Let Curiosity Be Your Compass

Jeff Bezos quit as CEO last week. Amidst the piles of wealth that he created the letters he wrote have been rich! Every year, he has written one. The closing lines of the latest one as he bid adieu to being CEO, is special. It reads, “Let curiosity be your compass”. Particularly apt for the times we live in.

Curiosity In The Corporate World

In 2004 a giant hoarding appeared on Highway 101 in the Bay Area. All it said was ” “{first 10-digit prime found in consecutive digits of e}.com “. Most motorists would have passed the hoarding by. Others would have been momentarily interested. But to the real curious who went after the problem, the answer lead to a Google web page asking for a resume!

Neat, isn’t it? Very creative, I thought.

But invitations to be curious, I must hasten to add, are more an exception than the rule in the corporate world. The corporate world is increasingly keeping curiosity at bay. Organisations have their moments of rare sparks but then they tend to get back to the dull and dreary modes with accomplished ease.

Research often points to the suppression of curiosity in the corporate world. There are innumerable examples of curiosity getting sacrificed at the altar of efficiency and speed. Not to speak of the need for conformity!

Time and again, the leaders (& organisations) who nurture curiosity are the ones that stay relevant for long durations. Whatever the department, whichever the level of the hierarchy a person is in, curiosity makes a huge difference. It brings great progress, for one. Of course there are legions of other well documented benefits. Benefits that stretch from better decisions, cohesiveness and engagement. Curious about where you stand? Here’s an assessment to find out your curiosity profile.

Let Curiosity Be Your Compass

Curiosity is a human trait that has brought progress to human kind through the centuries. Our world extends beyond work. Honing curiosity is super critical survival skill. So, it is innate in you and me.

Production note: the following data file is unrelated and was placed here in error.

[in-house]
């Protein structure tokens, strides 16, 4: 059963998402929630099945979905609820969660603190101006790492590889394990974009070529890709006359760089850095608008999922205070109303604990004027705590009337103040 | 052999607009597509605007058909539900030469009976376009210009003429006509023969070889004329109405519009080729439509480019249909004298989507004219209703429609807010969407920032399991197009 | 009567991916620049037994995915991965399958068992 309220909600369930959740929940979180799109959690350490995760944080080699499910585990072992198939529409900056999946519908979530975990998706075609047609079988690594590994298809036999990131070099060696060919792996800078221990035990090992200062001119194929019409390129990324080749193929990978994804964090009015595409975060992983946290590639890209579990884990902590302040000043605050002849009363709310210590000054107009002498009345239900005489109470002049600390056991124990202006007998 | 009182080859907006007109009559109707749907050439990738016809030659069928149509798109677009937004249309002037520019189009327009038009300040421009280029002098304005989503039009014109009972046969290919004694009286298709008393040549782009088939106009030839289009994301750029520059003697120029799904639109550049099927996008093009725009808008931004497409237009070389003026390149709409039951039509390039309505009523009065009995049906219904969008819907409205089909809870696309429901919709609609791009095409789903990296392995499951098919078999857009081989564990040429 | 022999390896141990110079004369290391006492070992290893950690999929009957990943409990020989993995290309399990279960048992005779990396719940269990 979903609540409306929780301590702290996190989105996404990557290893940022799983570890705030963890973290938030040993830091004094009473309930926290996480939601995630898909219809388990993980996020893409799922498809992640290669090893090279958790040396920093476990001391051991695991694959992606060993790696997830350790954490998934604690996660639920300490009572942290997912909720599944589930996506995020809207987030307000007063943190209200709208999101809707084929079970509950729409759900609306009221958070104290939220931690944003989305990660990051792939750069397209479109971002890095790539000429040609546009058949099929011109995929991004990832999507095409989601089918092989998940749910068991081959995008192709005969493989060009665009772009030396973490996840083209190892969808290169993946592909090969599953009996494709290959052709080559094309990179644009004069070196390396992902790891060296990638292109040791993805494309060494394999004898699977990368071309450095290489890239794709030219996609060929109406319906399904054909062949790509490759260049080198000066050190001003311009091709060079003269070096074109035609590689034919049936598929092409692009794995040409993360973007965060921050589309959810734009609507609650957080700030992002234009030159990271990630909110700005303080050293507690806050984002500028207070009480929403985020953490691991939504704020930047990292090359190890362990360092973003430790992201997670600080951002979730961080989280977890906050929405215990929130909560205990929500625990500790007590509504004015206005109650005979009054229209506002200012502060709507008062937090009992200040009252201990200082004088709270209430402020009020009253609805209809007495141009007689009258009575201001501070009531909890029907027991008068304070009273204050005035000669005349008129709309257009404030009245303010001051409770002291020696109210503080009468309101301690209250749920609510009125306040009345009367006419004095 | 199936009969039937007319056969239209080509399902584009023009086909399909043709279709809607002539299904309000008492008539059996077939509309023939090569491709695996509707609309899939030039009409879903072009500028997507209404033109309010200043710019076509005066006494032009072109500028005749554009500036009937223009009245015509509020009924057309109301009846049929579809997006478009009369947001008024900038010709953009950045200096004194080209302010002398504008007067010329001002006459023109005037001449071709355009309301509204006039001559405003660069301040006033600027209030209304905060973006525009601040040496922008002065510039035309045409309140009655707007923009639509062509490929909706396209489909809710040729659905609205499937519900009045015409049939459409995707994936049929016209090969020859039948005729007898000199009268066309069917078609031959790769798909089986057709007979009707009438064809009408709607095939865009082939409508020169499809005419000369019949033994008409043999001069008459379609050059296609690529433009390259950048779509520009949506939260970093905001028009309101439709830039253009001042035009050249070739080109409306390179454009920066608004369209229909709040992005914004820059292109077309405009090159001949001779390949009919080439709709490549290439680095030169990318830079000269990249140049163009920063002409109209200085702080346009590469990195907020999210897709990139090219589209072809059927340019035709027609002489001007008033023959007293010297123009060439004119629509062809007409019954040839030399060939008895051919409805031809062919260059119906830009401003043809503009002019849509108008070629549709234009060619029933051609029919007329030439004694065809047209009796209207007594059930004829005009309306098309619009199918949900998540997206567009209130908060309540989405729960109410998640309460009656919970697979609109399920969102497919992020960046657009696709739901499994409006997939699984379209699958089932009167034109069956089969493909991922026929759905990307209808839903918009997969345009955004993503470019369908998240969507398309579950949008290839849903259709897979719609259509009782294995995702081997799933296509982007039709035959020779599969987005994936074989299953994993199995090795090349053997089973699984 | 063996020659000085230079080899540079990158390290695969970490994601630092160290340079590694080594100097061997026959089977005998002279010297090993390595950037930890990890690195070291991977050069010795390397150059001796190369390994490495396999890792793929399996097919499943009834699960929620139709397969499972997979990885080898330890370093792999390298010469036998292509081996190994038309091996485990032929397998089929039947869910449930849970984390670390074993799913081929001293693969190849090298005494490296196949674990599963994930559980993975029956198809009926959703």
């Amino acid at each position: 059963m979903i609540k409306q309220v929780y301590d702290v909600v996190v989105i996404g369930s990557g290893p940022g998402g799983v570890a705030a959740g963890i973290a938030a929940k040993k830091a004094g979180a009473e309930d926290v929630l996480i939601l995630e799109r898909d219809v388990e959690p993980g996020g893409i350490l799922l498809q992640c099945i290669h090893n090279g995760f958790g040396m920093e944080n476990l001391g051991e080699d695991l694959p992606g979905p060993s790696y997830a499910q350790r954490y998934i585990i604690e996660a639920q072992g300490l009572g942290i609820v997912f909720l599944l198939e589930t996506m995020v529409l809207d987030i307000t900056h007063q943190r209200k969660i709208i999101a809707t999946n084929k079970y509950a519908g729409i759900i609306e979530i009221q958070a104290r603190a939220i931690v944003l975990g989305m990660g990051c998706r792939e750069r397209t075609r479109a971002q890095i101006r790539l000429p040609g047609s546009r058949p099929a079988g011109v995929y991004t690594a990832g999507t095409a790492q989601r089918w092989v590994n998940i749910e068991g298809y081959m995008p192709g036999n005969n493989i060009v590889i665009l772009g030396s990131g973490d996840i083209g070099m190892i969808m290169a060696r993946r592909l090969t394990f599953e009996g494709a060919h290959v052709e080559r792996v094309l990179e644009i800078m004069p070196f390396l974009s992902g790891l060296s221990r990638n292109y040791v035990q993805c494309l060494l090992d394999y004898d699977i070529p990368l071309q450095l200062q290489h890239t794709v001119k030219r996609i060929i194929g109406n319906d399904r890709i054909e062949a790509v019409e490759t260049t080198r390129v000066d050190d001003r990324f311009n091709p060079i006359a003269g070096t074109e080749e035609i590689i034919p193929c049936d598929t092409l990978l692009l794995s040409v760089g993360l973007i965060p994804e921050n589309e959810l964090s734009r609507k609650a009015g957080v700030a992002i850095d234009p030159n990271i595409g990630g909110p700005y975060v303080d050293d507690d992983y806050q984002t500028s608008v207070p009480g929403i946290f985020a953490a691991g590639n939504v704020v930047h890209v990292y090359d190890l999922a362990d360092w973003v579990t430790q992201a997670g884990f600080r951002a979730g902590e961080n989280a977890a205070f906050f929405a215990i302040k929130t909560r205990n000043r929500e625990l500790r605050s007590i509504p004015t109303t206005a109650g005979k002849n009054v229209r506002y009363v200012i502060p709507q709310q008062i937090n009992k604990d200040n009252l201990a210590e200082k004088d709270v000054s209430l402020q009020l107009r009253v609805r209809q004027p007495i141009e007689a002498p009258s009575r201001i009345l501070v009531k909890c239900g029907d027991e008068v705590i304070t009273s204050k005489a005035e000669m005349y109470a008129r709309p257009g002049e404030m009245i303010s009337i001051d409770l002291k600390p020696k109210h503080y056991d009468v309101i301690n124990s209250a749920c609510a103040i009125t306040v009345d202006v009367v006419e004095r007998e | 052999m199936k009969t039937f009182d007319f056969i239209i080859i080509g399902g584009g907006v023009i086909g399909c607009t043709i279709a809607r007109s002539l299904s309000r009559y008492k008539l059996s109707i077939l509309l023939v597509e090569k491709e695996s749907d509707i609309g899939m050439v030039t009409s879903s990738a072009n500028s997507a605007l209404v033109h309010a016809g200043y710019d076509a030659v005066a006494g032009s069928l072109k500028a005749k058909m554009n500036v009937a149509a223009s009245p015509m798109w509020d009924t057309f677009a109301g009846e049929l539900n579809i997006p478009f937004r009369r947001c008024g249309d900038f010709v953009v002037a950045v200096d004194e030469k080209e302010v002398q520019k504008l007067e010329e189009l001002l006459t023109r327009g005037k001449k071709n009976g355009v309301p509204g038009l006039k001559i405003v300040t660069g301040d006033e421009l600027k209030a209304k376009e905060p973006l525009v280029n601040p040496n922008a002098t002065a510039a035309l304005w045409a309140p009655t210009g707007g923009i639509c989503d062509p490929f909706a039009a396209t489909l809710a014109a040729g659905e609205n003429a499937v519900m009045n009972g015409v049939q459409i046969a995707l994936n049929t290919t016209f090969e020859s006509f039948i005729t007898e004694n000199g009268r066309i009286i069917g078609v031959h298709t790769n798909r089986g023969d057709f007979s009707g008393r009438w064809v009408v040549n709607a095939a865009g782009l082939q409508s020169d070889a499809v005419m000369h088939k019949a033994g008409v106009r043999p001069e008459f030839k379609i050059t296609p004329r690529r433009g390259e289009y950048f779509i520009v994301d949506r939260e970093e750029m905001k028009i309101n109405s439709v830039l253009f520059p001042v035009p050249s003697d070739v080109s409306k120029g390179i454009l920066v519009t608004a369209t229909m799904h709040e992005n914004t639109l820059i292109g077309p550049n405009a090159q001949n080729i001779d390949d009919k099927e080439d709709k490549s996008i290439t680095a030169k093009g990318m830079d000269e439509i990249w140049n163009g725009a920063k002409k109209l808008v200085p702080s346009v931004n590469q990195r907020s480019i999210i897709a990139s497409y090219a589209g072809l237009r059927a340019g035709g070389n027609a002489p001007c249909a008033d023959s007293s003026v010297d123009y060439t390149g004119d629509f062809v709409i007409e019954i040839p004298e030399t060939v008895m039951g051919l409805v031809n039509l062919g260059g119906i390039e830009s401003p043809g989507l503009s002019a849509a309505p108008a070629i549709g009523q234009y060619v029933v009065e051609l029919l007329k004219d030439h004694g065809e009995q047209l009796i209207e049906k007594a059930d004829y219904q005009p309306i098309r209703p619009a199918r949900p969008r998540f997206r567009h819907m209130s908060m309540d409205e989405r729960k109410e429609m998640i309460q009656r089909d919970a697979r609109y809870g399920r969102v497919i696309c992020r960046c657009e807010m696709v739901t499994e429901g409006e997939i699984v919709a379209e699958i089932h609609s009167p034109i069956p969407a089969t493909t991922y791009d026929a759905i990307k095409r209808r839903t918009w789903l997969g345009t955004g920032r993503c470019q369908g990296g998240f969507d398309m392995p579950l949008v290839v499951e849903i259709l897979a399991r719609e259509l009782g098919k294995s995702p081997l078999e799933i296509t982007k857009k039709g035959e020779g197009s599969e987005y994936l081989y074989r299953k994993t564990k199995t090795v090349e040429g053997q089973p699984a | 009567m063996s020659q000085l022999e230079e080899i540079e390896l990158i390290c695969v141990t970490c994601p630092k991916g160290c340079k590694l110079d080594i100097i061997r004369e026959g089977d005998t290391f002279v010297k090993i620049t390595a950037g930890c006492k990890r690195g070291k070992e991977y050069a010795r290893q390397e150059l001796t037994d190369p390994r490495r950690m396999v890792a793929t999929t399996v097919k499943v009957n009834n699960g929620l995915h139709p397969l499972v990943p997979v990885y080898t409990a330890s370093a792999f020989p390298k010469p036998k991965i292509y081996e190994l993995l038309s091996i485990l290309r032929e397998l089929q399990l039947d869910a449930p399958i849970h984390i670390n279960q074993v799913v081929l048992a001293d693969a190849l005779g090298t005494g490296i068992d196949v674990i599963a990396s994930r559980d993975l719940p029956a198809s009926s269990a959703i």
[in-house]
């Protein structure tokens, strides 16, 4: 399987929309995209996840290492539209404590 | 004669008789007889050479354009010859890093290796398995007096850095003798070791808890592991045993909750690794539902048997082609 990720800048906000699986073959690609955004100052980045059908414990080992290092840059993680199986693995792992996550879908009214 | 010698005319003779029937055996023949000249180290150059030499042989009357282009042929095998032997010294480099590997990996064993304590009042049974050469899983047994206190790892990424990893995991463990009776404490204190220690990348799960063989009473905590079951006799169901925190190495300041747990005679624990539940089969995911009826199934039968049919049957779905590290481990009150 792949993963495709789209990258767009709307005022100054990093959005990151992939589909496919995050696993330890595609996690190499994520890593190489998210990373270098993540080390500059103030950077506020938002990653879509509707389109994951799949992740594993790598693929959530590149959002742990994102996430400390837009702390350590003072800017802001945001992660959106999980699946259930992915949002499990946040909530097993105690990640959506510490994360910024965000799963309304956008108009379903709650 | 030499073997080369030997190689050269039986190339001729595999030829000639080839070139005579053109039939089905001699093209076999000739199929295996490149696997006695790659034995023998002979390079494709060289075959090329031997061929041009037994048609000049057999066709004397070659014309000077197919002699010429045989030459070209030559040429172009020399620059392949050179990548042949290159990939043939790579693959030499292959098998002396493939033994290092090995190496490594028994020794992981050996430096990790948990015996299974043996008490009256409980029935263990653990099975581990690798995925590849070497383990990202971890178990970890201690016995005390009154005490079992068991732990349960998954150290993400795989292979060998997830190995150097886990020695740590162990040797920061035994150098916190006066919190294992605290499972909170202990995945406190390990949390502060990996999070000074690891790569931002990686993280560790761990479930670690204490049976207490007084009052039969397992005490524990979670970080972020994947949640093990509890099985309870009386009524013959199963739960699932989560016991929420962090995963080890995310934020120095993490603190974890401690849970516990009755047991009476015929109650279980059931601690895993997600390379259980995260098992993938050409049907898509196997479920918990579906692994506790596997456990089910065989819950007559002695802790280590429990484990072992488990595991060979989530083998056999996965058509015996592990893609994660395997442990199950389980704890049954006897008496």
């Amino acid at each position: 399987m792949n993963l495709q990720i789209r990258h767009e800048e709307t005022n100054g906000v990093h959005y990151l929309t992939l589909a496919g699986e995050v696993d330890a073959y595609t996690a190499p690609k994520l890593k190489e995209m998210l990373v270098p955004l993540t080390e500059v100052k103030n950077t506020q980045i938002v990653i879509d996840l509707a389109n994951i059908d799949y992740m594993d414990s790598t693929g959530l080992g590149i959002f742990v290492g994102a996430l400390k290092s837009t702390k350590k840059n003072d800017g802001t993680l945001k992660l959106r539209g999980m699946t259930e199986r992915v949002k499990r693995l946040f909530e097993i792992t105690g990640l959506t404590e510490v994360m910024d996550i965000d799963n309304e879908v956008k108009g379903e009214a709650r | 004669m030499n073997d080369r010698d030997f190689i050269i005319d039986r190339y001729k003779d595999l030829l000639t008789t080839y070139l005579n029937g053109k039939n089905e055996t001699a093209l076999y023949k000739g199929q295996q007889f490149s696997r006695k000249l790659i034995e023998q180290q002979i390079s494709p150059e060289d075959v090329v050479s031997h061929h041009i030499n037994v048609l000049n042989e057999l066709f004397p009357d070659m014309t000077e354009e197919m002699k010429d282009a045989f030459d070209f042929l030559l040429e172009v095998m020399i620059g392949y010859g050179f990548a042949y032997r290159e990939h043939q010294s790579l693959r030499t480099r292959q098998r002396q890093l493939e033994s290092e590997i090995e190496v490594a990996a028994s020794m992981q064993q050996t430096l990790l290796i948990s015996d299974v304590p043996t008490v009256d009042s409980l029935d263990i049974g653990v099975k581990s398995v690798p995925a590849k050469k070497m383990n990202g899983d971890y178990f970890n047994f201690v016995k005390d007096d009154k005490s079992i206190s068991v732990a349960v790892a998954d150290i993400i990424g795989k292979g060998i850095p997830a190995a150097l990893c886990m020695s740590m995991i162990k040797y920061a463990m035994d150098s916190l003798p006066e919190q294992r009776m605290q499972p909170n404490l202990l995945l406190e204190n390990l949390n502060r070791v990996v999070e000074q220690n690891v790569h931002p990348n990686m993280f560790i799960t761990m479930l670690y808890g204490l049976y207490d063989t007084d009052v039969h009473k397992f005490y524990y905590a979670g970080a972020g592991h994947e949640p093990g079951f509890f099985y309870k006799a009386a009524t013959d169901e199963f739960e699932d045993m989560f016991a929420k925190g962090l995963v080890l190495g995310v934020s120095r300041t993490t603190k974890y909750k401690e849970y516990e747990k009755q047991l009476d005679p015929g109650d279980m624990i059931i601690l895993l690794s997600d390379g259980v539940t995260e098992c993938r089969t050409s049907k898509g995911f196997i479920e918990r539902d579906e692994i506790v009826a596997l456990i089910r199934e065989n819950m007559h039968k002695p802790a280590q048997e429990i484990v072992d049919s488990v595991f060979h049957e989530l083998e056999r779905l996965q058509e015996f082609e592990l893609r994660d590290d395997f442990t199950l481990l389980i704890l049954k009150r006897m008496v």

In the internet enabled world, a friend argued, it is a joy to be curious. At the click of a mouse or a flick of a finger, answers are always available. That left me thinking about curiosity. Think about these.

1. Ask yourself, how much do you google? (Or use Safari / Bing / Firefox)? Before you answer, let me quickly add. The essential questions are these: “Do I stop with the answer that a search throws up? How do I deal with what comes up? How long was the idea in my mind?”

While technology has provided us access to knowledge, true development resides in staying with the question. It comes from connecting dots that don’t seem to connect in an obvious way. The process of discovering answers adds up much more than the mere answer itself.

2. What all have you been curious about? Take a blank sheet of paper and list all that you have been curious about over the last few days? Perhaps you could access your search history and see what all you have searched for. Have you been lead by an immediate operational need? Or has it been a question that you wrestled with? And by the way, what have you been left with after the answer?

In many conversations with my daughter, I am often stumped by the expanse of her questions and innate wonder of things. From tyres to triangles and roots to rockets, her curiosity knows no bounds. I have learnt that the internet informs the curious mind. But from my daughter, I realise that a child like curiosity is an important pre-requsite for accessing knowledge!
I am curious. What do you think? To let curiosity be your compass is one sure way to manage the choppy waters of our present day world.

The OWL Despatch

This is edition 76 of The OWL Despatch! It’s a labour of love with a short essay and a five links for readers. It usually goes out every other Tuesday. As always, here are five pieces that I read over the last two weeks that could kick start some thinking in you. 
1. How your organization’s writing reveals its problems – and potential fixes

2. “Stay Healthy” or “Keep Safe”: Which Social-Distancing Messages Are the Most Persuasive?

3. Debunking Myths About Exercise And Sleep

4. The history of humiliation points to the future of human dignity

5. 12 Things to Do Instead of Picking Up Your Phone

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